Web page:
“A liberal arts education has always been about changing community, bettering lives, solving problems. … An Alma education has for 135 years been this type of liberal arts education, an education that, at its heart, prepares citizens to take on the most vexing of society’s problems.” — Jeff Abernathy
13th President of Alma College
Jeff Abernathy, Alma College’s 13th president, arrived on campus in June 2010 with a strong commitment to the values of a liberal arts education — values that celebrate student achievement, excellent teaching, service and citizenship.
Shortly after his arrival, Dr. Abernathy worked together with faculty, staff and students on the development of a strategic plan to guide the college in the years ahead. In 2016, the plan was updated and titled “Vision 2020” with goals that address student learning, community engagement and responsible stewardship.
In 2020, a new, dynamic plan, “Evergreen,” was announced. With Dr. Abernathy’s leadership and direction, Evergreen will be continuously updated in years to come, in order to meet the needs of an ever-changing world.
Academic Program Growth
Several major developments have occurred during Dr. Abernathy’s presidency. In the Academics Sector, the Bachelor of Science in Nursing (BSN) was introduced and 21 new majors have been added in high-demand fields, including health care administration, neuroscience, new media studies and special education. Four new pre-professional programs; teaching, pre-sports medicine, military science/ROTC and pre-pharmacy, have been added.
With a strategic focus on student success, the Alma Commitment and the Center for Student Opportunity were established to provide infrastructure to help students graduate on time and make the connection between an Alma liberal arts education and their future careers. The Alma Venture program also was established to provide every Alma student the resources and professional support for a meaningful junior or senior year experiential learning opportunity.
Engagement Initiatives Established
The college has achieved several enrollment records, including the largest and most diverse classes of incoming students in Alma’s 135-year history. In addition, new alumni engagement initiatives were established, including the successful Alma Ambassador program. Under Dr. Abernathy’s leadership, the college launched the “Our Time is Now” philanthropic campaign, which aims to raise $120 million by the middle of 2021 to modernize facilities, as well as to enhance the institution’s endowment and strengthen its programs.
With an eye toward future development, the campus master plan was revised. Major campus improvements have included renovation or replacement of several student housing facilities, the development of the Dow Digital Science Center, expansions of Hamilton Dining Commons and the Hogan Center for athletics, and the relocation of the campus bookstore with a new Starbucks coffee shop.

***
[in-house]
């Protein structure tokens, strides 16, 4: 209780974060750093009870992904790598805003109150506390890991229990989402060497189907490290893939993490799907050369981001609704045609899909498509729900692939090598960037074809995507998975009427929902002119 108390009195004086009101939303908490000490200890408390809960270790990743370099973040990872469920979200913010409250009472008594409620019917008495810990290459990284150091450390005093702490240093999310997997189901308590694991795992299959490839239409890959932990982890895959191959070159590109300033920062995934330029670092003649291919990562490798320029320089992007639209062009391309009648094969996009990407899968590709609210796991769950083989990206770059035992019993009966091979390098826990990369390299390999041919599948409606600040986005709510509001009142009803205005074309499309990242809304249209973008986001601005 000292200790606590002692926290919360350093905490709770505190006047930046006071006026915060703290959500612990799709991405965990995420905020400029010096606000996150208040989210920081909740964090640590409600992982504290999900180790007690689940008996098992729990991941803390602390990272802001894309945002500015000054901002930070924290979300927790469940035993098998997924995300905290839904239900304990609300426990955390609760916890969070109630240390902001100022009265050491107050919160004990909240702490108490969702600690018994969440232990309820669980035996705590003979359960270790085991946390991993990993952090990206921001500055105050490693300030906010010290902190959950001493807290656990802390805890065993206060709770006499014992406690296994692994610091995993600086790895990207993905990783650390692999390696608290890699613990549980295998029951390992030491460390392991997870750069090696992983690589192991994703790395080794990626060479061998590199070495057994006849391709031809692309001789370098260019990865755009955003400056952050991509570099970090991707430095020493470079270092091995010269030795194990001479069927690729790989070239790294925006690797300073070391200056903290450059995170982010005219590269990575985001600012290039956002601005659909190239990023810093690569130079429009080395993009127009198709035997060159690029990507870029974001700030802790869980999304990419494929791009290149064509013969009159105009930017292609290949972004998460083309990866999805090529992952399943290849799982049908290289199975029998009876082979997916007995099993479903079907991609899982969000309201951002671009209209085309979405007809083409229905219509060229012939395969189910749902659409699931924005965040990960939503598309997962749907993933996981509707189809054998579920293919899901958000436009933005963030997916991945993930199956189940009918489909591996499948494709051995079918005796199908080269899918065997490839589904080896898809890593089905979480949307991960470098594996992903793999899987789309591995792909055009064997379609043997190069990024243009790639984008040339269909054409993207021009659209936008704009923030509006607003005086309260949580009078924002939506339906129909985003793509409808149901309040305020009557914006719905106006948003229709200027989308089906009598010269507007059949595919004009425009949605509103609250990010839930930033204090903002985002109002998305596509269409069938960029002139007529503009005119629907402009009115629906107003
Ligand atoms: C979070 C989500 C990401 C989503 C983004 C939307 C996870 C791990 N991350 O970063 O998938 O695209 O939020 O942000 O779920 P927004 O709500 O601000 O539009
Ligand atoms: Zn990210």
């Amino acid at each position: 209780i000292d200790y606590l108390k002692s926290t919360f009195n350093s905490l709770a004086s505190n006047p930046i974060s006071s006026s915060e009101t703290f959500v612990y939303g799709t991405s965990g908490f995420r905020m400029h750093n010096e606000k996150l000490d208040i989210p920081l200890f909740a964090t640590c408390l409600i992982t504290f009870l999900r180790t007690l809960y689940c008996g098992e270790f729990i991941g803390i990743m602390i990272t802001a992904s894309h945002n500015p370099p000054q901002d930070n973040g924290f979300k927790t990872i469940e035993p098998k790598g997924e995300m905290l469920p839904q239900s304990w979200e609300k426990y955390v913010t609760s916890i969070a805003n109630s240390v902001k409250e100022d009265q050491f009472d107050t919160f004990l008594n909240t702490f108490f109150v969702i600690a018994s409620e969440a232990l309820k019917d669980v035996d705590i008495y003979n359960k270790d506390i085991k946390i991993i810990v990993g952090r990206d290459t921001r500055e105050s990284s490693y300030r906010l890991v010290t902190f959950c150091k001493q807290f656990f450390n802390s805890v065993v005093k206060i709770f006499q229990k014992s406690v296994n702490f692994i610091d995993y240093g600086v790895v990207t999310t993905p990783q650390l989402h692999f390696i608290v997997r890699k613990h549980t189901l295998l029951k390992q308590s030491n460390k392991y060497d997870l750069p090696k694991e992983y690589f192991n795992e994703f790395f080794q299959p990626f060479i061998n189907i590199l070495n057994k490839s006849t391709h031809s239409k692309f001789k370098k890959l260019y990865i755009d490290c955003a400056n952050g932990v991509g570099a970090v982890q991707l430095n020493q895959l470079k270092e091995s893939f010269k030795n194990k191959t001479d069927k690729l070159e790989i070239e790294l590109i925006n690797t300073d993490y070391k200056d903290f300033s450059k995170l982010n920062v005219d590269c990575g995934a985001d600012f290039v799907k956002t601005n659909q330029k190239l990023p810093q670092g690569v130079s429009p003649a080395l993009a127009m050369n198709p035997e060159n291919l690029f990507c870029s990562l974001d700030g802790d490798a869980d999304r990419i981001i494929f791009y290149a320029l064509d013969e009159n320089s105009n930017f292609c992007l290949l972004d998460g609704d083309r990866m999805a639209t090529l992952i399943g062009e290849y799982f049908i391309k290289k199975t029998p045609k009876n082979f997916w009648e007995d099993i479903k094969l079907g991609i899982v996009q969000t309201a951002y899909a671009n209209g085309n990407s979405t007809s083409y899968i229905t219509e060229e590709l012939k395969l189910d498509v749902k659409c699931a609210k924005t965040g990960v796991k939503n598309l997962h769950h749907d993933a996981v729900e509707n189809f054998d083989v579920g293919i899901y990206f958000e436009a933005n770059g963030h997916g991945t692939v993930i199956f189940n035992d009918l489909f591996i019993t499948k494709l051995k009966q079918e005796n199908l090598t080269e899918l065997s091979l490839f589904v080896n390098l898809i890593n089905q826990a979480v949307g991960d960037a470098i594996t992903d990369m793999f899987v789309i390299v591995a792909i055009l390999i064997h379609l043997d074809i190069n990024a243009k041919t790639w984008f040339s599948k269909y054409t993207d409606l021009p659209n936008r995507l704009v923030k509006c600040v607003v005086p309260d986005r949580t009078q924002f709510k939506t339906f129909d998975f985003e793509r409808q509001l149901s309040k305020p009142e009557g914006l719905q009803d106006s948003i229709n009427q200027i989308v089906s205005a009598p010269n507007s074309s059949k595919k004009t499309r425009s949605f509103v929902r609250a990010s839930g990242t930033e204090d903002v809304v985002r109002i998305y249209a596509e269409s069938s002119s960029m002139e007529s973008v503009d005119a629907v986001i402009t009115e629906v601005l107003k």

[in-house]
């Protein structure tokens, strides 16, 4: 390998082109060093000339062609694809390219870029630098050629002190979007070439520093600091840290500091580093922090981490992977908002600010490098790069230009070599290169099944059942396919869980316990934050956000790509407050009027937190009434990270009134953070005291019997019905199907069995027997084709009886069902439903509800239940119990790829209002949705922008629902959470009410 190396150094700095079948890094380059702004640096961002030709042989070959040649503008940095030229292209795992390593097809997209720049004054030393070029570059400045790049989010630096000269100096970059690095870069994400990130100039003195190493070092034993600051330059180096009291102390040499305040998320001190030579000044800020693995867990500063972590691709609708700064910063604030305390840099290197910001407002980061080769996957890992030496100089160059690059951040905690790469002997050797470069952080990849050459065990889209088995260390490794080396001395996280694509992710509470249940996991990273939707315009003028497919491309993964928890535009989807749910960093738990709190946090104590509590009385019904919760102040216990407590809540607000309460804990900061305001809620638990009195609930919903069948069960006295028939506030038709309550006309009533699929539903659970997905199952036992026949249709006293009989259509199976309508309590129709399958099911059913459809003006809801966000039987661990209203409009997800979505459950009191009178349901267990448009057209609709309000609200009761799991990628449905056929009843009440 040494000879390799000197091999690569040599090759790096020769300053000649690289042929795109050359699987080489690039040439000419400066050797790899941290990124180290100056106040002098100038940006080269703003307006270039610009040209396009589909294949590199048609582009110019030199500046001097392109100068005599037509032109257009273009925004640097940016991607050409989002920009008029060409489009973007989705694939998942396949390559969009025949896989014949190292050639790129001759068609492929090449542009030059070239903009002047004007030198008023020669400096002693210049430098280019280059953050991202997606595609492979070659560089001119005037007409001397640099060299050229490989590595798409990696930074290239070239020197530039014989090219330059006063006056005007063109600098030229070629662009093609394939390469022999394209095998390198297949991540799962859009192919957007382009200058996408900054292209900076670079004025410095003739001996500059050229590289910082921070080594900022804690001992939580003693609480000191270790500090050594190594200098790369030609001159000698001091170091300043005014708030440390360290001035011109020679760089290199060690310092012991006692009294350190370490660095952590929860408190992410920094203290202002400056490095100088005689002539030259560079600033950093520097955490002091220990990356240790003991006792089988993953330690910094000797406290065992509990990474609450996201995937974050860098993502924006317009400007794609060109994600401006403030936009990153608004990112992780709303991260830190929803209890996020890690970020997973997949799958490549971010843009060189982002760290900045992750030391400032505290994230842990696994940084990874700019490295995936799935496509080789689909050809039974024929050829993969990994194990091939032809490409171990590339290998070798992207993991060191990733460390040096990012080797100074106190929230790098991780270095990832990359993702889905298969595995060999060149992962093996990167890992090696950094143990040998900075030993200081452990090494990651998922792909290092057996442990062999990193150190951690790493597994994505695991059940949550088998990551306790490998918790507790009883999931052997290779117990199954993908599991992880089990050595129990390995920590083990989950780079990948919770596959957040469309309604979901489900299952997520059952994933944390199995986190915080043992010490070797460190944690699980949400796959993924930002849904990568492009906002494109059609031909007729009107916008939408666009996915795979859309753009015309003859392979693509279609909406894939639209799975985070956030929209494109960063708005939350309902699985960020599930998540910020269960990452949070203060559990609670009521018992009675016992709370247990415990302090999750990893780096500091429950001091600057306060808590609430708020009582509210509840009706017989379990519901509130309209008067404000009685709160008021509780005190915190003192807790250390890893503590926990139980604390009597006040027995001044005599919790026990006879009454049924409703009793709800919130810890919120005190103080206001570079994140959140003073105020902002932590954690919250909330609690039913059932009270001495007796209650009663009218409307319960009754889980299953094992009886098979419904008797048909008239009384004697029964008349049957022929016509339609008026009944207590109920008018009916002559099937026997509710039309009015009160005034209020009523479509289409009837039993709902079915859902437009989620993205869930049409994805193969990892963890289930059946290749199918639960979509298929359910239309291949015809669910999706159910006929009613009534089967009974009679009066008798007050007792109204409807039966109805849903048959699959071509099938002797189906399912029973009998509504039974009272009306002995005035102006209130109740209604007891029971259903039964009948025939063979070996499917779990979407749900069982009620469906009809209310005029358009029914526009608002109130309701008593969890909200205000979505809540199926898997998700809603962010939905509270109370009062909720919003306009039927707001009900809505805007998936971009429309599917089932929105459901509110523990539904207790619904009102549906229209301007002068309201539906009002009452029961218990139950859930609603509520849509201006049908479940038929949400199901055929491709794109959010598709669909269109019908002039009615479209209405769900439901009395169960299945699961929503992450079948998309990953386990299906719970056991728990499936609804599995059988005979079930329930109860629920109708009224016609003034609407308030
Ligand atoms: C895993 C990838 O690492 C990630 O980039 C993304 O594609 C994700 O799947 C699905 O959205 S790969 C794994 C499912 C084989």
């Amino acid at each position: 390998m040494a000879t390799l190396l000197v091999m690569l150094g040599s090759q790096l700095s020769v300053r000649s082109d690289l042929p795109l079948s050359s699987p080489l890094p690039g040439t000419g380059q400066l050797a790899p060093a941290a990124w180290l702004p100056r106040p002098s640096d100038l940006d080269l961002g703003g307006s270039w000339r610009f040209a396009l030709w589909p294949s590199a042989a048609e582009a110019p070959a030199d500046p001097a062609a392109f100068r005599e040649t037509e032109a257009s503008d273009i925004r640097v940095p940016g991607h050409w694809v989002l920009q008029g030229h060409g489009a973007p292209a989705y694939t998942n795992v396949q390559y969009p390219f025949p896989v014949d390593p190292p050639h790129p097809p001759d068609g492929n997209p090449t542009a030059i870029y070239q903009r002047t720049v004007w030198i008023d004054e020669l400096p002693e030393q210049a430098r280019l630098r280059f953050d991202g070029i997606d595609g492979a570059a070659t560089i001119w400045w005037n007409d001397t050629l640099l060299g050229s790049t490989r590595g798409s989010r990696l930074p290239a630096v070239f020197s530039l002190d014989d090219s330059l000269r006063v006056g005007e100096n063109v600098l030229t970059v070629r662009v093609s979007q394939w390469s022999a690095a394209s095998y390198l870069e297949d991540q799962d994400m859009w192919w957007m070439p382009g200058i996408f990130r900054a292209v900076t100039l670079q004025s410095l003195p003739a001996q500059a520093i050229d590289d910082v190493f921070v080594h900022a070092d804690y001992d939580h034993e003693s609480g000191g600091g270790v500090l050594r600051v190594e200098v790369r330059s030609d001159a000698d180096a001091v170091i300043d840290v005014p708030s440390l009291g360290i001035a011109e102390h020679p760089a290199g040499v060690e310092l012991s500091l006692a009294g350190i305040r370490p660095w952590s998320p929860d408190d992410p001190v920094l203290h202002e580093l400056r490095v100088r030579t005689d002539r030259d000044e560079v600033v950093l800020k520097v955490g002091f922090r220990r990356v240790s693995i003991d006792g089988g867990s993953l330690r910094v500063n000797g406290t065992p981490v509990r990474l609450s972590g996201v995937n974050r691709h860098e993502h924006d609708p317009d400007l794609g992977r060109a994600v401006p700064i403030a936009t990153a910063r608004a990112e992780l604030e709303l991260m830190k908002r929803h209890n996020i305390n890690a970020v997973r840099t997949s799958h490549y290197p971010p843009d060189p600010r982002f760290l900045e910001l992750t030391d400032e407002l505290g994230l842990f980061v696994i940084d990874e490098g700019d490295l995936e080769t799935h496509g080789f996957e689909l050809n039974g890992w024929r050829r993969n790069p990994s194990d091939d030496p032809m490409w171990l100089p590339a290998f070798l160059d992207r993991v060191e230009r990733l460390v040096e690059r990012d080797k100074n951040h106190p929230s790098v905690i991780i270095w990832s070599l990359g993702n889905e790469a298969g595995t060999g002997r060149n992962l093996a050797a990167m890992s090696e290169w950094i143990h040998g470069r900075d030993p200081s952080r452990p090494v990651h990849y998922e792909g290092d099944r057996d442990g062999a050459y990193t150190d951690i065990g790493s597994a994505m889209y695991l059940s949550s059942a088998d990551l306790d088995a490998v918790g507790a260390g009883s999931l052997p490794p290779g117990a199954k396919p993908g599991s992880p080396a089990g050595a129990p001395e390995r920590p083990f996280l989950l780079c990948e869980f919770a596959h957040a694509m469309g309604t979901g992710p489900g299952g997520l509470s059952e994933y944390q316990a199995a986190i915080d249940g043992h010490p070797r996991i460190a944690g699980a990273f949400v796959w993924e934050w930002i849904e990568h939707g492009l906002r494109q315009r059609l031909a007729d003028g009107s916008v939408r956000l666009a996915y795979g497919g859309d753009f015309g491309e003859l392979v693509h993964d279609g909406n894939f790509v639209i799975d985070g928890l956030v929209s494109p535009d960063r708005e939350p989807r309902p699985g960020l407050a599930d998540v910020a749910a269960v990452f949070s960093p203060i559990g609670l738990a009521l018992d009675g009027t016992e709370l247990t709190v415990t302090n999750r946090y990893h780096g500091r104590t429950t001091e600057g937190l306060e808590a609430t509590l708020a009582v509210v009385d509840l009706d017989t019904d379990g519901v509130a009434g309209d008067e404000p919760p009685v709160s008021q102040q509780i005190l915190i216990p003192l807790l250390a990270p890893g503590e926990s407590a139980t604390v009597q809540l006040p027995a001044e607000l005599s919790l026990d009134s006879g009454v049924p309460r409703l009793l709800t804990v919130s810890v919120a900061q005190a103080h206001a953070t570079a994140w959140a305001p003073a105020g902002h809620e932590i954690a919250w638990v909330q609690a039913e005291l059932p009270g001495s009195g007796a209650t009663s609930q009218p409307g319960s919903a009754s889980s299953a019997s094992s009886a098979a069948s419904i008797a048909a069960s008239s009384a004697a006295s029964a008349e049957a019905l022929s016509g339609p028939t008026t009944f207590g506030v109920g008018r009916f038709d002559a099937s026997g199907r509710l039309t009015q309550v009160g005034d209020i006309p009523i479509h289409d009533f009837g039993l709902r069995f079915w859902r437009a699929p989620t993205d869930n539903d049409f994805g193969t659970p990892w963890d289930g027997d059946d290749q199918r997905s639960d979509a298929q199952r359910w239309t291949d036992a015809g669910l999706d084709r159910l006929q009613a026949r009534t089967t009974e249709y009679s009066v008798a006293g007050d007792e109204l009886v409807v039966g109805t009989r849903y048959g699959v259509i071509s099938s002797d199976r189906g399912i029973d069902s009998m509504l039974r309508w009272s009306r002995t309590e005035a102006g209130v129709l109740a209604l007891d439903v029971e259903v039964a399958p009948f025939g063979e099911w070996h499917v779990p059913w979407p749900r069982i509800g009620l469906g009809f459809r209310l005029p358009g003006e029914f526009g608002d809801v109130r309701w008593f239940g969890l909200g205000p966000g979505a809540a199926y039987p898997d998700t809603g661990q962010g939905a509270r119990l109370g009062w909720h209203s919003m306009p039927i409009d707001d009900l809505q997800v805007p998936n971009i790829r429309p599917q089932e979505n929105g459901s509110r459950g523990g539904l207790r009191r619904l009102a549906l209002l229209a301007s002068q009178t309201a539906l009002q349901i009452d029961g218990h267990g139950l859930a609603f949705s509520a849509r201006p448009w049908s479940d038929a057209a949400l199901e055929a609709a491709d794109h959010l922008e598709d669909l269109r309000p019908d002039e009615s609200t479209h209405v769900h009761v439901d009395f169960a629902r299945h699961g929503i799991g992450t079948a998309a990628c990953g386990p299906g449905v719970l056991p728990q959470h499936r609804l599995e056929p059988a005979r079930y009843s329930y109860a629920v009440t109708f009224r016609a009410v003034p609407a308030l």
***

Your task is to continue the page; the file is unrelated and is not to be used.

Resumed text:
In Athletics, eight new intercollegiate varsity teams — eSports, wrestling, women’s and men’s lacrosse, women’s bowling, dance, Spirit Squad and competitive cheer — have been added, bringing the number of sports teams at Alma to 29.
An Advocate for the Liberal Arts
Dr. Abernathy is a leading authority on important issues in higher education, particularly those faced by small liberal arts colleges, and was an active participant with the Midwestern Alliance for Learning in the Liberal Arts, a consortium of liberal arts colleges that studied student learning and growth.
Dr. Abernathy served as vice president and dean of Augustana College from 2004 until his appointment at Alma. He joined Augustana after serving West Virginia Wesleyan College as vice president for academic affairs and dean of the college, prior to which he was a faculty member in English at Illinois College, where he also served as associate dean.
Author and Scholar
A native of Richmond, Virginia, Dr. Abernathy graduated with a bachelor’s degree in English from Longwood College. He earned a master’s degree in English from Virginia Commonwealth University and a Ph.D. in American literature from the University of Florida.
He is the author of To Hell and Back: Race and Betrayal in the Southern Novel, published by University of Georgia Press in December 2003. The book considers the construction of race in the southern novel and American culture, using Mark Twain’s Adventures of Huckleberry Finn as archetypal text.